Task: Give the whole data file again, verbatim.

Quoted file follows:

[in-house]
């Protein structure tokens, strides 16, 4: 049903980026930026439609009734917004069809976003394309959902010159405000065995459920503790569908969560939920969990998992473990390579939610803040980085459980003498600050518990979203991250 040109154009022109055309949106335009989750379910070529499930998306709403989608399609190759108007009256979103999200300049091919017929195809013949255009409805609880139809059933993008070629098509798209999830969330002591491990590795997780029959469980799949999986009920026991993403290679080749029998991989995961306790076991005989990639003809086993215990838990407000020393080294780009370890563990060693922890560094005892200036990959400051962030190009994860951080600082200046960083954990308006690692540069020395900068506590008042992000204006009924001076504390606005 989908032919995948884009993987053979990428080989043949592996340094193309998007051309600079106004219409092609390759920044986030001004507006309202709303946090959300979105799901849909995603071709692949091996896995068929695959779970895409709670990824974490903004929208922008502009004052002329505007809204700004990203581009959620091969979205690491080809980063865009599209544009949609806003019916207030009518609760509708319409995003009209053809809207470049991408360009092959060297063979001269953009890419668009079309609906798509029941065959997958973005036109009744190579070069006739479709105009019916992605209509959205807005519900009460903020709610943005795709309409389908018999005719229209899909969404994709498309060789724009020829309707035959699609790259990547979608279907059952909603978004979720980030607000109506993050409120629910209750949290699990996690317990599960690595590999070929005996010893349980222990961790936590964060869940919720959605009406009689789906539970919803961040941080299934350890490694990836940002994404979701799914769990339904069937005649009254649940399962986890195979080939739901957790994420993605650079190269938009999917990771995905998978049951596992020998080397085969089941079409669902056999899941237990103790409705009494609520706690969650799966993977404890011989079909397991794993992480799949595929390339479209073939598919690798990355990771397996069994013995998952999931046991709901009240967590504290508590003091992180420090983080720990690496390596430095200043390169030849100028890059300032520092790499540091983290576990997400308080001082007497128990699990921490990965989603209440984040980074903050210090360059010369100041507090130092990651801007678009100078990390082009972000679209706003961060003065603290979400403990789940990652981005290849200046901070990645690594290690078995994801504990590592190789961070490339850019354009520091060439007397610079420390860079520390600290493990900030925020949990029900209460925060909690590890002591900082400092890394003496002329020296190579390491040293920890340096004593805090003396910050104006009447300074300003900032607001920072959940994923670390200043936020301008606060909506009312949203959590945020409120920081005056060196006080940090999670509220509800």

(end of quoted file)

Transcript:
[in-house]
């Protein structure tokens, strides 16, 4: 049903980026930026439609009734917004069809976003394309959902010159405000065995459920503790569908969560939920969990998992473990390579939610803040980085459980003498600050518990979203991250 040109154009022109055309949106335009989750379910070529499930998306709403989608399609190759108007009256979103999200300049091919017929195809013949255009409805609880139809059933993008070629098509798209999830969330002591491990590795997780029959469980799949999986009920026991993403290679080749029998991989995961306790076991005989990639003809086993215990838990407000020393080294780009370890563990060693922890560094005892200036990959400051962030190009994860951080600082200046960083954990308006690692540069020395900068506590008042992000204006009924001076504390606005 989908032919995948884009993987053979990428080989043949592996340094193309998007051309600079106004219409092609390759920044986030001004507006309202709303946090959300979105799901849909995603071709692949091996896995068929695959779970895409709670990824974490903004929208922008502009004052002329505007809204700004990203581009959620091969979205690491080809980063865009599209544009949609806003019916207030009518609760509708319409995003009209053809809207470049991408360009092959060297063979001269953009890419668009079309609906798509029941065959997958973005036109009744190579070069006739479709105009019916992605209509959205807005519900009460903020709610943005795709309409389908018999005719229209899909969404994709498309060789724009020829309707035959699609790259990547979608279907059952909603978004979720980030607000109506993050409120629910209750949290699990996690317990599960690595590999070929005996010893349980222990961790936590964060869940919720959605009406009689789906539970919803961040941080299934350890490694990836940002994404979701799914769990339904069937005649009254649940399962986890195979080939739901957790994420993605650079190269938009999917990771995905998978049951596992020998080397085969089941079409669902056999899941237990103790409705009494609520706690969650799966993977404890011989079909397991794993992480799949595929390339479209073939598919690798990355990771397996069994013995998952999931046991709901009240967590504290508590003091992180420090983080720990690496390596430095200043390169030849100028890059300032520092790499540091983290576990997400308080001082007497128990699990921490990965989603209440984040980074903050210090360059010369100041507090130092990651801007678009100078990390082009972000679209706003961060003065603290979400403990789940990652981005290849200046901070990645690594290690078995994801504990590592190789961070490339850019354009520091060439007397610079420390860079520390600290493990900030925020949990029900209460925060909690590890002591900082400092890394003496002329020296190579390491040293920890340096004593805090003396910050104006009447300074300003900032607001920072959940994923670390200043936020301008606060909506009312949203959590945020409120920081005056060196006080940090999670509220509800």